Henry N. Cobb has been practicing architecture for nearly 70 years, almost all of them at the practice founded by I.M. Pei and known since 1989 as Pei Cobb Freed & Partners. His built projects include skyscrapers, notably the John Hancock Tower in Boston (now called 200 Clarendon Street) and 200 West Street (the Goldman Sachs headquarters) in Manhattan, and a number of institutional buildings, including an addition to the Portland Art Museum in Maine and the John Joseph Moakley U.S. Courthouse on Boston’s Fan Pier.
Cobb, now 92 and widely known as Harry, studied architecture at Harvard in the 1940s, and in 1980 returned there as chairman of the architecture program, a post he held for five years. In October, Monacelli published his first book, Henry N. Cobb: Words & Works 1948–2018: Scenes from a Life in Architecture. A compendium, the volume features photos, drawings, essays, speeches, interviews, and even a toast Cobb gave on Pei’s 50th birthday. Its page size, 4 1/2 by 7 1/4 inches, was derived from the books of writer and critic Edmund Wilson published by Farrar, Straus and Giroux, a dozen of which Cobb has on a shelf in his home library.
FB: Is the digital age making architecture books obsolete?
HC: That might be true of monographs, but mine is not that. It’s a book, and books will always be important. Part of the pleasure of this book reflects my obsession with the Edmund Wilson format, which makes it rest so easily in the hand. Library of America books are a little bigger, and they don’t rest in the hand as well.
Will there be a digital edition of this book?
I hope to have multiple printings, but I don’t want to have a digital edition. You lose too much. This book is made to be dipped into. You can’t dip into a digital book.
How did you get Monacelli to agree to this format?
I brought an Edmund Wilson book to a meeting with Gianfranco Monacelli. He took it in his hand, opened it and shut it, thought about it, and then said, “Forty-five dollars—that’s the most I can charge for this.” And that became the price, though of course on Amazon you can get it for much less.
You mentioned the book took more than 20 years to complete. Why so long?
The book always took a back seat to my practice, which I’m still very much involved in.
You’ve mostly done commercial projects, while Pei tended to focus on museums and other institutions.
He never had a passion for the large commercial projects. I did. Though I’ve also done many institutional buildings, I’m not so much a formgiver as a problem solver. Pei is a formgiver. Gehry is a formgiver. Venturi was a formgiver. I know my limitations.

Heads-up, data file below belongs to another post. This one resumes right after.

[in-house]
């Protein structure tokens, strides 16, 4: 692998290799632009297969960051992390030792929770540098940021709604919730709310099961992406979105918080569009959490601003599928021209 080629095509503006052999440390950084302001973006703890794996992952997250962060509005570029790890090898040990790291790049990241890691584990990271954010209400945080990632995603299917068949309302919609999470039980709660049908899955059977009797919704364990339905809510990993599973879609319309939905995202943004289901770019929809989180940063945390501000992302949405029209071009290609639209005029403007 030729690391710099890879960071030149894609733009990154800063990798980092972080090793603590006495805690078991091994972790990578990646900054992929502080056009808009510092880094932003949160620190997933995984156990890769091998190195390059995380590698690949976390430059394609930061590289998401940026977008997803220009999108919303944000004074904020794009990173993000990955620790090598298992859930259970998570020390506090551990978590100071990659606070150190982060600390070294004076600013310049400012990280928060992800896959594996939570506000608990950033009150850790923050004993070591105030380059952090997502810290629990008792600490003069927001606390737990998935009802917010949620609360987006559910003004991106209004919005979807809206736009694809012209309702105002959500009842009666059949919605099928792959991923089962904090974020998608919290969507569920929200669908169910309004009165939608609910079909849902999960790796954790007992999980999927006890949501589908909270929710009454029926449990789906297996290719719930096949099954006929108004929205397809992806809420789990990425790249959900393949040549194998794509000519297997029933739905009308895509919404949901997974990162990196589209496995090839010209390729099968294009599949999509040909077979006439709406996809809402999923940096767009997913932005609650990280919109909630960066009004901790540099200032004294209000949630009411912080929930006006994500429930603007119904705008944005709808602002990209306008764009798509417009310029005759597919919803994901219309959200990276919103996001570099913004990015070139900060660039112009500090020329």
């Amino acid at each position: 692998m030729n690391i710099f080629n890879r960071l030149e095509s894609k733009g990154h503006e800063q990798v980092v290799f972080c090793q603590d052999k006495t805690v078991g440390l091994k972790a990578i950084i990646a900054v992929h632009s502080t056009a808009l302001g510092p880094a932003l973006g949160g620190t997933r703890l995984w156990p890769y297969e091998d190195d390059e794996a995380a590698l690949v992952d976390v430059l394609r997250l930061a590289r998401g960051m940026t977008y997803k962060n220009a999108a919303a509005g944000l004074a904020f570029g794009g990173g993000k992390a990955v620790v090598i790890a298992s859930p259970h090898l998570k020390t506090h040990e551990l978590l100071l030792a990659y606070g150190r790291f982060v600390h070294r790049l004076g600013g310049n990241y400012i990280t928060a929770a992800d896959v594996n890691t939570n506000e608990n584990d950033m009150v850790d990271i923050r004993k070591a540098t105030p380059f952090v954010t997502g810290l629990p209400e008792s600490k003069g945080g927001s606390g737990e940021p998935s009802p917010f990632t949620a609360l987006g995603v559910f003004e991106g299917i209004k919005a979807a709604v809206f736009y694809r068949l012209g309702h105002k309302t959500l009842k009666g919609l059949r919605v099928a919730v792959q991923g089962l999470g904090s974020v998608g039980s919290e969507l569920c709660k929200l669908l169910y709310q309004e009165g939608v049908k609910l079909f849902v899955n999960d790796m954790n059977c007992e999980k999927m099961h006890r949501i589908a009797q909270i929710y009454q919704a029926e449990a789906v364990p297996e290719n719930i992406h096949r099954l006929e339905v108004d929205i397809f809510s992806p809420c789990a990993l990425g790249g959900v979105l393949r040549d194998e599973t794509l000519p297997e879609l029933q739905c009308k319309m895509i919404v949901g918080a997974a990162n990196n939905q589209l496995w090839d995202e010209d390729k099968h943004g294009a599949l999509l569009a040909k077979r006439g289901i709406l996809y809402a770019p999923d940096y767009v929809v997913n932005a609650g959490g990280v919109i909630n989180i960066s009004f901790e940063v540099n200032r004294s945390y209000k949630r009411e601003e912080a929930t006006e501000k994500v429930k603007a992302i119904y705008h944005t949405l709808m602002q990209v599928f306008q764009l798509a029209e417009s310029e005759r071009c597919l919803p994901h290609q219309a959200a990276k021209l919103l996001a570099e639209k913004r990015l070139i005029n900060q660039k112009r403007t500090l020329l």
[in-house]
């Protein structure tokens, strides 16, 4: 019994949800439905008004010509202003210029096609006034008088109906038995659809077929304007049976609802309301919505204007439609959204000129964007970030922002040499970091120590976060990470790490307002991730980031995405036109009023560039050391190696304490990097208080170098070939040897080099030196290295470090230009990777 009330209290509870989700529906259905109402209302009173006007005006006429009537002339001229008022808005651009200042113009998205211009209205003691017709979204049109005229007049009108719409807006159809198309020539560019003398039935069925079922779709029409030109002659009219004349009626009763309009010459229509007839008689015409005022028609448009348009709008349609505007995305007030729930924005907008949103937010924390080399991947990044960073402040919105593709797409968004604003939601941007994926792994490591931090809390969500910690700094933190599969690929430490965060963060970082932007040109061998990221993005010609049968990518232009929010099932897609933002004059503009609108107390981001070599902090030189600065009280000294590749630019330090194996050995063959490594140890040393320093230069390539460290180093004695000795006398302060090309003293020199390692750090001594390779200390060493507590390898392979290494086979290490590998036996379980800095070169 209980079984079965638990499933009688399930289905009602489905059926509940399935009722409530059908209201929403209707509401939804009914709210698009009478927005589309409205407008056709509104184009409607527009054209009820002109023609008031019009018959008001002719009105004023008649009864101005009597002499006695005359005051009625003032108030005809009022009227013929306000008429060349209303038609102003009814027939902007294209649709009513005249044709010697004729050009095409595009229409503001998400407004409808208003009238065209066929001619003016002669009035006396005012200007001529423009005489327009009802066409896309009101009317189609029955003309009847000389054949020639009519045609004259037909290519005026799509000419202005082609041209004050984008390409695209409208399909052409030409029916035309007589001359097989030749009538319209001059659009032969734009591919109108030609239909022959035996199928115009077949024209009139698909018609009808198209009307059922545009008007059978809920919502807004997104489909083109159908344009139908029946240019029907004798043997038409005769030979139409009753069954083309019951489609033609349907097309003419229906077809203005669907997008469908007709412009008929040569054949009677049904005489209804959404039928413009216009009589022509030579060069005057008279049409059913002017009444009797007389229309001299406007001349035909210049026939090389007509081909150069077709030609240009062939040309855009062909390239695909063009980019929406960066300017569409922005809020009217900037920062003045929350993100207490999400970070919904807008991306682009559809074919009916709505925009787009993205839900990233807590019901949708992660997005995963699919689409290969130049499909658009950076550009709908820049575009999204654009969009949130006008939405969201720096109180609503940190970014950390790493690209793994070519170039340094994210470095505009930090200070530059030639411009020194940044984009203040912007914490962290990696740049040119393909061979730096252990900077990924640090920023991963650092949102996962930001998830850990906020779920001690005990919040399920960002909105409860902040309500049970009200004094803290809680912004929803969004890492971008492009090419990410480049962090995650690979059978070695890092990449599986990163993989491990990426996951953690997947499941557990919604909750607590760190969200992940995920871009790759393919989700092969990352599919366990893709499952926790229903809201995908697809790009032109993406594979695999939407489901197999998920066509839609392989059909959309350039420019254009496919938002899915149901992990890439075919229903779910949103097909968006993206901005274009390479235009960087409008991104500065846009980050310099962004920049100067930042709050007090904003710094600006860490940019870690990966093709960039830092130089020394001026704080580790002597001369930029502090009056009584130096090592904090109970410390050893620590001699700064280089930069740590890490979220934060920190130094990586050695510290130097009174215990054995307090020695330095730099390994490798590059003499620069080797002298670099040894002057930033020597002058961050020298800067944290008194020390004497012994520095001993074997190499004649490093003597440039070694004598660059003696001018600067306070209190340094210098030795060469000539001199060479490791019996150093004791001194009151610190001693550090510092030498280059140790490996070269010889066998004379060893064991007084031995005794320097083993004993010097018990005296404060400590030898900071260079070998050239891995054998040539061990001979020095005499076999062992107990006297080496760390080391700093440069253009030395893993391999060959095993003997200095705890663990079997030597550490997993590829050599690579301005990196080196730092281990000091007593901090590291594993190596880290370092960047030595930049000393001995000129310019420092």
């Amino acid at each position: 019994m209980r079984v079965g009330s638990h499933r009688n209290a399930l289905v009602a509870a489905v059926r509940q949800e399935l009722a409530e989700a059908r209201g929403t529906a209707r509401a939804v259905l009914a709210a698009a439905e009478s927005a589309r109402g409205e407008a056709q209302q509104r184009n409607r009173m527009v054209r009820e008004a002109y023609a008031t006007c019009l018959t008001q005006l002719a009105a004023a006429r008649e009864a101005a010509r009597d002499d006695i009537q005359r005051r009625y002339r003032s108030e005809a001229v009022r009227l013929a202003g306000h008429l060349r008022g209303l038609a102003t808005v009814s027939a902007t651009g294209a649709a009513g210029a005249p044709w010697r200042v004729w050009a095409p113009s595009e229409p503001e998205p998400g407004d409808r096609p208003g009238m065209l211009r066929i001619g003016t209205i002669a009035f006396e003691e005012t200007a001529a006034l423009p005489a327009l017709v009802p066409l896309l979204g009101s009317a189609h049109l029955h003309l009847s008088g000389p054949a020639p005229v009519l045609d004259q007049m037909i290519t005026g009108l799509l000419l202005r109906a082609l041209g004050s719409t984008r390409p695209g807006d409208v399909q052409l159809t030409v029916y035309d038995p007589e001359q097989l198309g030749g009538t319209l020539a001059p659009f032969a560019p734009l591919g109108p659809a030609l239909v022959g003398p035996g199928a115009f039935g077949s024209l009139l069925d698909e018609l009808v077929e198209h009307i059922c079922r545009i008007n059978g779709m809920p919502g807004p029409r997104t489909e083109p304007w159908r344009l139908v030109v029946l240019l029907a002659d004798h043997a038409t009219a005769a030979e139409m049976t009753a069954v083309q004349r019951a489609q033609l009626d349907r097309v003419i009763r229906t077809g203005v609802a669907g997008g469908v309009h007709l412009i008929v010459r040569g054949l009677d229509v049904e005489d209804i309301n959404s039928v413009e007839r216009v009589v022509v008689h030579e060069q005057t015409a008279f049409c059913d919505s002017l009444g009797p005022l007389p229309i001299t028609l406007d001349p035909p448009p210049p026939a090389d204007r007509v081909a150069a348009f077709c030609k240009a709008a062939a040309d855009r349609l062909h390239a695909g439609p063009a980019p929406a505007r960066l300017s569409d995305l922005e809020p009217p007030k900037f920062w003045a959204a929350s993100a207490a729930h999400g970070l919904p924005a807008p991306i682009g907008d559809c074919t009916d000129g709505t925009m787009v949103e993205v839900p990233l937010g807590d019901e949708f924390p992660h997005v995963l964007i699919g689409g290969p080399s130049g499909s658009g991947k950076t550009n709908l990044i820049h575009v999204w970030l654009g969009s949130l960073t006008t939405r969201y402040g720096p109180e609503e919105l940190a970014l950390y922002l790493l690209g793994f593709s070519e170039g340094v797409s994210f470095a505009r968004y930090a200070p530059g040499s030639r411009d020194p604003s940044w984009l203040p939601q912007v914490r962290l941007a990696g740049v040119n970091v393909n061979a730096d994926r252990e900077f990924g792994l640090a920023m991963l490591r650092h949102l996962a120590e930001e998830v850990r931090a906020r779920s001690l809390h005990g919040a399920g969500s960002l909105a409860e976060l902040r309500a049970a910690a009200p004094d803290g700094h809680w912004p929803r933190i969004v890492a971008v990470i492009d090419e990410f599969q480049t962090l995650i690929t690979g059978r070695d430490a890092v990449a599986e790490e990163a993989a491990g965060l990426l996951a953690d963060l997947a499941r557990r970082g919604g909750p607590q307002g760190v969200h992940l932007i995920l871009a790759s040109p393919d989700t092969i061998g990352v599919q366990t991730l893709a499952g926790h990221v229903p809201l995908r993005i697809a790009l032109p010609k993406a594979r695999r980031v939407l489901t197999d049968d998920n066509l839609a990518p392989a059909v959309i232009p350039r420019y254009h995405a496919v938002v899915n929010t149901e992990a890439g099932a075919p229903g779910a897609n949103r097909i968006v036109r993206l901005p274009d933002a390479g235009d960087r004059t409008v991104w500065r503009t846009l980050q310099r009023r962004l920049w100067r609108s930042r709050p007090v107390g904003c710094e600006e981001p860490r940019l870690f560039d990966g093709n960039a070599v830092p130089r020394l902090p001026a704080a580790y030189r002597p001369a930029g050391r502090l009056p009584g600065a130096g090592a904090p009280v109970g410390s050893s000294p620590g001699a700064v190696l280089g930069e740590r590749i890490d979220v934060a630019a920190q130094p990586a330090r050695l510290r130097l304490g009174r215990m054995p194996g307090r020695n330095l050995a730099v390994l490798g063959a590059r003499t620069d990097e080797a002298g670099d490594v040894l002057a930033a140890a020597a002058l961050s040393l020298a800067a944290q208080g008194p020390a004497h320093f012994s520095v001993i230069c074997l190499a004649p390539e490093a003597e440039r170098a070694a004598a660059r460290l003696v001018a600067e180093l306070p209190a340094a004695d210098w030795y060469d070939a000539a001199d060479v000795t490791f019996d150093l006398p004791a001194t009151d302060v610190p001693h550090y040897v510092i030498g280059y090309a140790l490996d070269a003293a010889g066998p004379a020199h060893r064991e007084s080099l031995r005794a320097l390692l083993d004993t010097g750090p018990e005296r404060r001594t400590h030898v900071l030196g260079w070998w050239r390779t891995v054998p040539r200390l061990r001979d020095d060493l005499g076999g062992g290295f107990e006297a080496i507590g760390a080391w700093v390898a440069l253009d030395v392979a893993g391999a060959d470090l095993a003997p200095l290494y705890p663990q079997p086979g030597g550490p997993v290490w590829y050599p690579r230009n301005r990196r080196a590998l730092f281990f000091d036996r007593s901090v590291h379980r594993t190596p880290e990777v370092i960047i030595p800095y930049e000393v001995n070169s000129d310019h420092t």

But you’re also an intellectual.
As I believe the book shows, it’s very important for architects to be reflective, to step away from their own work and be selfcritical.
Tell me about what you’ve called “The First (and Last) Meeting of the Modernist Reading Group,” a gathering in 1986 at which you allowed John Hejduk, Peter Eisenman, Charles Gwathmey, Jeffrey Kipnis, and others to critique your design for an addition to the National Gallery in London, which lost to the Venturi, Scott Brown entry.
It may be the most interesting chapter in the book. My daughter Emma came across this tape, which I had made but forgotten about. It was a conversation that was not intended to be published, and it was just everybody letting it all hang out.
Some of it was at your expense.
Yes, but justifiably so. I lost the competition, and in my view, Venturi, Scott Brown deserved to win it. My entry addressed the place—that was its strongest quality—but it didn’t address the time. I might have gotten there, but I didn’t get there during the competition. But the critique isn’t the most important part of the conversation—it’s the exploration of the predicament of architecture at that moment that’s most important.
We recently lost Bob Venturi. Did his work have an impact on yours?
I was greatly influenced by his book Complexity and Contradiction in Architecture, but it would not have been as influential had Venturi not also been a great architect. When you put that book together with his mother’s house, you see not only a powerful theoretical proposition, but the application of that proposition in a compelling way.
You’ve spoken previously about problems of attribution at Pei Cobb Freed—specifically the crediting to I.M. Pei of buildings you designed. Has that all been sorted out?
Not entirely. It’s taken a new form. The problem now isn’t Pei’s getting credit for my work, it’s my getting credit for other people’s work. Much of my work is done in collaboration with my six partners and other colleagues, but the world isn’t interested in shared attribution. Since I lived though it [an attribution problem] and it shaped my life, I’m particularly sensitive to it, but that doesn’t mean I can always solve it. There’s still a cult of personality.
Does this kind of book contribute to that?
It’s not about me—it’s about what happened in architecture in my lifetime. I’m a kind of exemplar.
What’s not in the book?
A conversation devoted to the concept of the “combined work.” When you insert a building into a historic context, especially a tall building, you have to think about how that building is going to create a combined work with its neighbors. Although there are people in Boston who would probably take offense, I view the Hancock Tower and [Henry Hobson Richardson’s] Trinity Church as a combined work.
You’ll always be identified with the Hancock Tower.
My most important building in Boston is the Moakley Courthouse, not the Hancock. The courthouse is a flawed work, but it’s not about being perfect—it’s about addressing really important problems in the culture, in this case the role of the judiciary in our society. Hancock is the postcard building, but in terms of what architecture has to say about the culture, Moakley is the more important building.